Empowering K–12 STEM Teachers through a Bioscience Academy
SciEd Conference Poster
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United States science education is in crisis. Top-down approaches failed to improve test scores at middle- and high-school levels, and teachers lost the ability to direct the content taught. This proposal seeks to improve the STEM education workforce through an in-service K–12 bioscience teacher academy. The academy promotes K–12 teachers’ collaborative work across school districts to support each other. San Antonio teachers self-organized and created three professional development approaches:
- peer mentoring (teachers coach each other)
- teachers learn to write small grants to obtain resources for their classrooms and community engagement, and
- improve school science nights and get parents involved.
Educational practices from this teacher-led community-based participatory program will provide models that improve biosciences and STEM education and better prepare students for science careers.
To address the challenges of improving STEM education, a national committee (CoSTEM) representing 21 Federal agencies presented a strategic plan to the White House in May 2013. The first of five strategic priorities to improve STEM Instruction emphatically proposes to “prepare 100,000 excellent new K–12 STEM teachers by 2020, and support the existing STEM teacher workforce.” We directly address this priority, specifically supporting the existing STEM workforce.
In-depth Teacher Professional Development (TPD) is the core mission of the Teacher Enrichment Initiatives (TEI) at the UT Health Science Center at San Antonio. The Voelcker Biosciences Teacher Academy (VBTA) was established in 2010 with the vision to create a learning community of empowered public school teachers. By engaging the in-service teacher community, the VBTA is growing into an effective network that works across schools and school districts. The VBTA disseminates best practices, offers TPD, establishes peer-mentoring networks, and creates a culture that fosters independent, active life-long learning. To accomplish these missions, the VBTA teachers prioritized needs across their school districts, self-organized, and established three teacher-led committees that form the constructs for this SEPA proposal’s Specific Aims: Extending in-depth TPD (peer mentoring and grant writing), and community engagement.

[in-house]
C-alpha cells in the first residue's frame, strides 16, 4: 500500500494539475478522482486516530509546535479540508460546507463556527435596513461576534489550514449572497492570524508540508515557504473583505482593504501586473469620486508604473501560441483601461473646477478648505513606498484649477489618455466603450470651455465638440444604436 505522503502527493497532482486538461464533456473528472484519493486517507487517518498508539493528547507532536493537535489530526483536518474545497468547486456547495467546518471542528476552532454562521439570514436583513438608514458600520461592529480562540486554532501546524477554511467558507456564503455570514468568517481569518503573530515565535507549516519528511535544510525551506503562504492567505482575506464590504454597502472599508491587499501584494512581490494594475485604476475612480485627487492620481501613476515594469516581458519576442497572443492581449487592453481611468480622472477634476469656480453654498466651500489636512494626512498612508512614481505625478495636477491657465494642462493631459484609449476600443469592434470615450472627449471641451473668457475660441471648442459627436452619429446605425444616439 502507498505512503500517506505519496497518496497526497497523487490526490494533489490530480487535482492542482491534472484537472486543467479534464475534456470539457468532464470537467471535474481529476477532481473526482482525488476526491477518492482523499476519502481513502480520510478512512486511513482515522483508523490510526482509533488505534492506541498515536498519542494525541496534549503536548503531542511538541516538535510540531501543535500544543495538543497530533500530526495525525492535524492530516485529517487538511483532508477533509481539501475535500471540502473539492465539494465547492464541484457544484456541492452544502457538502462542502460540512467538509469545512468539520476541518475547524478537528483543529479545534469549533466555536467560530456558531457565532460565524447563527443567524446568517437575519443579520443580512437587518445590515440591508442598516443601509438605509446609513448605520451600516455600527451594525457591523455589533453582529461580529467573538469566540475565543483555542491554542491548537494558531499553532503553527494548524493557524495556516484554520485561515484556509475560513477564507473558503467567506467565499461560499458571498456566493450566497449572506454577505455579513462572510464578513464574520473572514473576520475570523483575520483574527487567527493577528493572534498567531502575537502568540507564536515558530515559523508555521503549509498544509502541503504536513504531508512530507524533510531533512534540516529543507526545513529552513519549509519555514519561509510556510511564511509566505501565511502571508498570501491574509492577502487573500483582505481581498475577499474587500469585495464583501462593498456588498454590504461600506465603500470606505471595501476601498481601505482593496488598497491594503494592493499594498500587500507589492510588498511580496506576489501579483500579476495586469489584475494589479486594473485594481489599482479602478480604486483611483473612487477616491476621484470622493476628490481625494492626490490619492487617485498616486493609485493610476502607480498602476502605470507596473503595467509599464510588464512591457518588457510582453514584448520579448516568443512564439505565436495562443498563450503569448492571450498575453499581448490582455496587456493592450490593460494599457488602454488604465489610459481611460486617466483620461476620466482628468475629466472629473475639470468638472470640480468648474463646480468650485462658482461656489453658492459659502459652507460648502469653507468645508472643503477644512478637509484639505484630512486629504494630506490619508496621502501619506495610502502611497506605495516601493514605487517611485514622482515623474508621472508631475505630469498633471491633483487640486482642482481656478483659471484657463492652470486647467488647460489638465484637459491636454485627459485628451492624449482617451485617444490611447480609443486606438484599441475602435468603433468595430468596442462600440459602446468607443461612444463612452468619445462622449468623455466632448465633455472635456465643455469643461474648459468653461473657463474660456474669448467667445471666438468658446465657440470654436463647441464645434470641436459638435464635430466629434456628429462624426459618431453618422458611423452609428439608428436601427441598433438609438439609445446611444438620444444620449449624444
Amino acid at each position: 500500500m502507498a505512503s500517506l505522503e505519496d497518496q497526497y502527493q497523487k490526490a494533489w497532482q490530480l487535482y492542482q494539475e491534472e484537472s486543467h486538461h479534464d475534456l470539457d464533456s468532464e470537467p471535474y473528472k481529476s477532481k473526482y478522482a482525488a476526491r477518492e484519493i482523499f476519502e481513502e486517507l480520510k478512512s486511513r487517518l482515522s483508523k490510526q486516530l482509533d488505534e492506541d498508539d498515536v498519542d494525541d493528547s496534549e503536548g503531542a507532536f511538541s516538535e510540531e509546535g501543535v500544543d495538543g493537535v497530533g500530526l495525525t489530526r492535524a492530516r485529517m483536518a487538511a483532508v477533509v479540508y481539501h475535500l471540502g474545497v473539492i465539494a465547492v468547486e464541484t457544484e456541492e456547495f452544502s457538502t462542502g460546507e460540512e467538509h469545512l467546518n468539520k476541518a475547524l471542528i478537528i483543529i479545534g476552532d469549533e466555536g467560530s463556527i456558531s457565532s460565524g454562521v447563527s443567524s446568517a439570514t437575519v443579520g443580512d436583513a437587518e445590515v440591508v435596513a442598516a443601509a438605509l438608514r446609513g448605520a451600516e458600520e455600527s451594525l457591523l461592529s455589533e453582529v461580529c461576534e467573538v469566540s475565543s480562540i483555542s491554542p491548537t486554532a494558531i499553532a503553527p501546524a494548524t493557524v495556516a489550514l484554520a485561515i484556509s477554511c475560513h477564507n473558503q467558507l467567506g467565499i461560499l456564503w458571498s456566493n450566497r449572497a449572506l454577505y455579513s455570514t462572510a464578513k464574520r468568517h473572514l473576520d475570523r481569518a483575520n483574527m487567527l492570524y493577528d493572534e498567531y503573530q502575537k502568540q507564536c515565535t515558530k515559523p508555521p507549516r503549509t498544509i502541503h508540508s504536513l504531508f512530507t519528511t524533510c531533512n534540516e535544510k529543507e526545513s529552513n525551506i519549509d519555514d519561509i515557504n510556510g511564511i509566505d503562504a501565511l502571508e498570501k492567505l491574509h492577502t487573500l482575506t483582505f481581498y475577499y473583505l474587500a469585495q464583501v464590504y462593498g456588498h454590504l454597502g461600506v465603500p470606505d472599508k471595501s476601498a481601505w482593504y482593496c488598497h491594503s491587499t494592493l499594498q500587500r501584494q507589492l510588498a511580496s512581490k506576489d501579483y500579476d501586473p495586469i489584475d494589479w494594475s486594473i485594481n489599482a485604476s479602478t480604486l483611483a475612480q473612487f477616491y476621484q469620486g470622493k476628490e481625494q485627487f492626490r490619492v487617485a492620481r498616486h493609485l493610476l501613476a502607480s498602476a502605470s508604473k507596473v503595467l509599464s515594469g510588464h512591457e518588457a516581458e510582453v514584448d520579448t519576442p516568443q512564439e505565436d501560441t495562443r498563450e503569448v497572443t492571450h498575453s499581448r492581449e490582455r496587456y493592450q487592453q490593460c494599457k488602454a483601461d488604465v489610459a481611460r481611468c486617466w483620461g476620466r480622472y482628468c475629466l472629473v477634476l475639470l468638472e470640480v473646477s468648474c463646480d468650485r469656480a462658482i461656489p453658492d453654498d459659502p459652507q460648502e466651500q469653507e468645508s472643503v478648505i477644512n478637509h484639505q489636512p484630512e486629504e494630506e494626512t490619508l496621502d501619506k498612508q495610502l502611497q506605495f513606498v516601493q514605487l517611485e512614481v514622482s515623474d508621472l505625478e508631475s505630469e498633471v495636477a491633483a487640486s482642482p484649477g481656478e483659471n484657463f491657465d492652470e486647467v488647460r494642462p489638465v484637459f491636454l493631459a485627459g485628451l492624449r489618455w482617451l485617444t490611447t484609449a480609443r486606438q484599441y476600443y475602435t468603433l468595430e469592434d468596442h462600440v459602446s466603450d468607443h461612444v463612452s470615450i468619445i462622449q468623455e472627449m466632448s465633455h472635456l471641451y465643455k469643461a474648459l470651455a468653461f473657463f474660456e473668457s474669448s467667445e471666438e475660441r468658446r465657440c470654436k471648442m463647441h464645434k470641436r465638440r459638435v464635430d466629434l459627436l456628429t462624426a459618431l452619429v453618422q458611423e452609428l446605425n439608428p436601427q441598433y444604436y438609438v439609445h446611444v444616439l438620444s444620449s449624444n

Our specific aims to accelerate VBTA development and support the existing STEM workforce are:
Aim 1. Extend in-depth bioscience teacher professional development (TPD) through the following.
- Peer mentoring: We will promote peer mentoring through STEM curriculum development aligned with Next Generation Science Standards (NGSS) and Texas Essential Knowledge and Skills (TEKS), teacher-led discussions of current pedagogical techniques, and implementing annual fall and spring conferences.
- Grant writing: In monthly workshops, teachers will receive grant writing instruction (a novel aspect of TPD) to obtain resources from local school foundations, businesses, and government to enhance STEM education.
Aim 2. Community Engagement
Develop multi-disciplinary teams of teachers to directly support classroom science nights. A multi-disciplinary VBTA teacher team will develop kits and work with STEM educators to successfully promote science education in their schools.
With SEPA support, we will build, evaluate, and transform the VBTA into a sustained network of empowered effective K–12 STEM educators. Lessons and practices from these community-based participatory TPD programs will provide adaptive in-service, teacher-led models to improve US bioscience and STEM education.
K-12 in-service teachers, primarily in STEM education; will support engaged teachers from other disciplines
Teacher professional development, teacher grant writing and mentoring, science night development